Entrepreneurs

Council Post: Expanding Diversity In Design

By Ashley Sharp, Executive Director at Dwell with Dignity.

When you love what you do, you want to uplift your industry — and because I love interior design, I’m constantly discovering ways to move the field forward and develop new talent. First and foremost, what our industry needs is a wake-up call regarding diversity and inclusion.

The interior design profession is 86% white, and the American Society of Interior Designers reports that less than 2% of its members identify as Black. As the daughter of a Black man and the leader of a nonprofit that primarily serves Black and Brown families, this issue is near and dear to my heart.

Expanding diversity in design is not only about making sure that designers of color have equal opportunities to succeed professionally. It’s also about driving greater innovation and creativity within our field by sourcing a wider range of talent. In short, a more diverse industry is great for all of us because it brings new ideas and reduces homogeneity in design.

Just look at the wildly creative work that designers of color are already doing, from Katie Gong’s one-of-a-kind wood knot designs to Michel Smith Boyd’s fresh take on luxury aesthetics. Even in the current state of our industry, where designers of color are vastly outnumbered, they’re already bringing the heat when it comes to innovation and creativity. Imagine how innovation would explode with broader representation.

Yet, expanding representation isn’t the only step we must take as an industry. It’s equally important to make sure we’re being welcoming and inclusive of all designers through our language, actions and behavior.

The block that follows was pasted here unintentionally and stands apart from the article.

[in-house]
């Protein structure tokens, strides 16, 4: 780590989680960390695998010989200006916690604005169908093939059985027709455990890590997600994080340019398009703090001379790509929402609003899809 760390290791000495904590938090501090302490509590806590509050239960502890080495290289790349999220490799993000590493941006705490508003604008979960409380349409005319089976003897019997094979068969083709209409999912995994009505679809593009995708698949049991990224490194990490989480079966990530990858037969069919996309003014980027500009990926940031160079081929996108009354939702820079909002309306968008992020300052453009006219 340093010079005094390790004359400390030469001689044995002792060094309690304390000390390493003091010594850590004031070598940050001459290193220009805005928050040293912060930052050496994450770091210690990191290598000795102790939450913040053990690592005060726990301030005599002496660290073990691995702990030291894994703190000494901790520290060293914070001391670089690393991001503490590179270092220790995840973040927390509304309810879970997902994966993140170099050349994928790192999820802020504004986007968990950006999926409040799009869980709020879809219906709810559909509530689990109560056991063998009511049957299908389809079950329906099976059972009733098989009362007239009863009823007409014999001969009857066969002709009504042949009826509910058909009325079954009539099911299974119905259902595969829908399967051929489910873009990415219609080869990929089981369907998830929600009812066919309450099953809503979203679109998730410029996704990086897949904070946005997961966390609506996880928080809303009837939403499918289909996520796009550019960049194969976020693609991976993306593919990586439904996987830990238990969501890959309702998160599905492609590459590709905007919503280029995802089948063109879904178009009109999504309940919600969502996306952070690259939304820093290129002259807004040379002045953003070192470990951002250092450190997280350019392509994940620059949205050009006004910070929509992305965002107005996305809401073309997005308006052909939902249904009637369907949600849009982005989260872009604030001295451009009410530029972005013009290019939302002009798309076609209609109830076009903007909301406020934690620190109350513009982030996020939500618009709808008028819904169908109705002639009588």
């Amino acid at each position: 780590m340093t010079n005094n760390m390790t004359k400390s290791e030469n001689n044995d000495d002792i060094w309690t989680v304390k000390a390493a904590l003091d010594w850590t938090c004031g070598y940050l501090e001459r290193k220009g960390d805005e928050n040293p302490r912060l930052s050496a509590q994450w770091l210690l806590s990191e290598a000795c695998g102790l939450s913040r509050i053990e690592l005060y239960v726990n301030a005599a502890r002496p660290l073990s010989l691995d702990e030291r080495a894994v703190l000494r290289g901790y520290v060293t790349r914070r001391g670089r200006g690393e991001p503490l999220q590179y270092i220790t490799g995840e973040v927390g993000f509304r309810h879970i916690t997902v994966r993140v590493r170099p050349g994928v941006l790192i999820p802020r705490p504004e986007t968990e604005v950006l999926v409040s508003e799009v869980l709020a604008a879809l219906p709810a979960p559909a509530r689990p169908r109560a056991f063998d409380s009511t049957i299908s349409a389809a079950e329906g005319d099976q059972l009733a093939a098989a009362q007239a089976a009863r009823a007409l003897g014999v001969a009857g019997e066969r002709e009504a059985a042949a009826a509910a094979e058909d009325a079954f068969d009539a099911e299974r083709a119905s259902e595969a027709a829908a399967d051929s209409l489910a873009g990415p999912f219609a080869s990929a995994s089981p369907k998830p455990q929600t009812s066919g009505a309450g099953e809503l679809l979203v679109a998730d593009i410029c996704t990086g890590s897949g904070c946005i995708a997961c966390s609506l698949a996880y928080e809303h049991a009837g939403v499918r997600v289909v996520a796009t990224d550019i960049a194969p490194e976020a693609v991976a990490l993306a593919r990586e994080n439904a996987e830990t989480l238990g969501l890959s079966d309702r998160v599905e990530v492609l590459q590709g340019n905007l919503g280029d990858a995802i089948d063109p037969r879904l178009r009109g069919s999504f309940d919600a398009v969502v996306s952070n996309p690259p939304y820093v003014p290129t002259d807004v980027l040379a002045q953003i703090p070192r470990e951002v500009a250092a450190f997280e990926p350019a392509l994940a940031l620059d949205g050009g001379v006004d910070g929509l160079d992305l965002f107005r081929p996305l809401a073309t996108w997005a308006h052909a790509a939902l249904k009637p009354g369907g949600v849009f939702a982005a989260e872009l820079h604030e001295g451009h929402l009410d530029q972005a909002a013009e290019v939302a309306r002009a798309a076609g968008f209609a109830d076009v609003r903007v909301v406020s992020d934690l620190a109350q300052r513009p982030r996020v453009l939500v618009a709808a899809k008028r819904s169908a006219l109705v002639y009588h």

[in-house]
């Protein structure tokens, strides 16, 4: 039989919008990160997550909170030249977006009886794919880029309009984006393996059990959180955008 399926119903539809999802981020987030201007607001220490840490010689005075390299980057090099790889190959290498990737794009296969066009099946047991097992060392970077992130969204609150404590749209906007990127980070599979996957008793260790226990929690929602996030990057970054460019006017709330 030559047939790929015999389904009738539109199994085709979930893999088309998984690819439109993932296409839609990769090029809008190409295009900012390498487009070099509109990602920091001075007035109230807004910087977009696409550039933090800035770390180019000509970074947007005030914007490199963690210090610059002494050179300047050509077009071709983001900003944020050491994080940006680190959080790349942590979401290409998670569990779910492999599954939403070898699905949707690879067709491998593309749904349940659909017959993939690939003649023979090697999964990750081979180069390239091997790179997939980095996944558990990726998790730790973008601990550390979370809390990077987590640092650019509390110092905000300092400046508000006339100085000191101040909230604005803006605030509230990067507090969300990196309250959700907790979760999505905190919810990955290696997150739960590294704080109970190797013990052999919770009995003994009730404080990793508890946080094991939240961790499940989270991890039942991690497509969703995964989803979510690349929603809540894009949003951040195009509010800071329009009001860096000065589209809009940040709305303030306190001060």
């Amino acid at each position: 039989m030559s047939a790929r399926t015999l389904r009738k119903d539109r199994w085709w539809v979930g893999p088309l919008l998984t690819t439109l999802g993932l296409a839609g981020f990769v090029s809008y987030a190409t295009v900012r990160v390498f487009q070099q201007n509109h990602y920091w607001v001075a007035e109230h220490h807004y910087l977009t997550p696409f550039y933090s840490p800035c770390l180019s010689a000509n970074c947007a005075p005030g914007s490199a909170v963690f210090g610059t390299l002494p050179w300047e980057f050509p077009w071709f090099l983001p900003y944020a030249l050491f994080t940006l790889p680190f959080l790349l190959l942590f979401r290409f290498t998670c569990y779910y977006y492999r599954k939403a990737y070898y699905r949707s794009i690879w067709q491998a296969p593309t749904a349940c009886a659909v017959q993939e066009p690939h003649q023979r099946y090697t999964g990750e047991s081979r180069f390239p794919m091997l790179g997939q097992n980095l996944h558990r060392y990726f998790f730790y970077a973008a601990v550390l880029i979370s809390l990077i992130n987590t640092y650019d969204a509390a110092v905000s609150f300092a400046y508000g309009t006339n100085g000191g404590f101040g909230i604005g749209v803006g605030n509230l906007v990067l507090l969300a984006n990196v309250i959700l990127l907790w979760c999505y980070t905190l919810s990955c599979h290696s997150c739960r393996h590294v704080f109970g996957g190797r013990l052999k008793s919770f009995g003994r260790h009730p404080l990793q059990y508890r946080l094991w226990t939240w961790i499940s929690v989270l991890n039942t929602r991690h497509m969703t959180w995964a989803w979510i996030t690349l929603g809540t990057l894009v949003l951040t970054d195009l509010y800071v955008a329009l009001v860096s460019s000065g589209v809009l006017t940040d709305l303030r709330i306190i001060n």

For example, we need to ditch common design terms like “native,” “tribal” and “oriental,” which exoticize and alienate people of certain cultures. It’s time to focus on disability and accessibility, working to create spaces that everyone can enjoy. Diversity is paramount, but if we want to retain and build upon that diverse talent for generations to come, we must invest in inclusive design and practices. Diversity without inclusion is simply not sustainable.

If you know me, you know I hate the expression “that’s the way things have always been done.” This issue is the perfect example of why: If we keep doing things the same way, our industry will always be 86% white. We need to change the way we do things if we want to expand diversity. That means finding new pathways of recruitment and hiring, facilitating mentorship opportunities, developing a diverse talent pipeline and investing in diversity, equity and inclusion (DEI) programs that give us the tools to put big ideas into practice.

I’m lucky to work in an industry that I love, but I’m not blind to the challenges we face in interior design. Before we can call ourselves a truly diverse and inclusive profession, we need to make large-scale investments in diversity and inclusion while changing the systemic forces that have excluded Black and Brown designers for far too long. If we start taking the right steps to expand diversity in design now, we will all reap the benefits of a stronger and more innovative profession overall.



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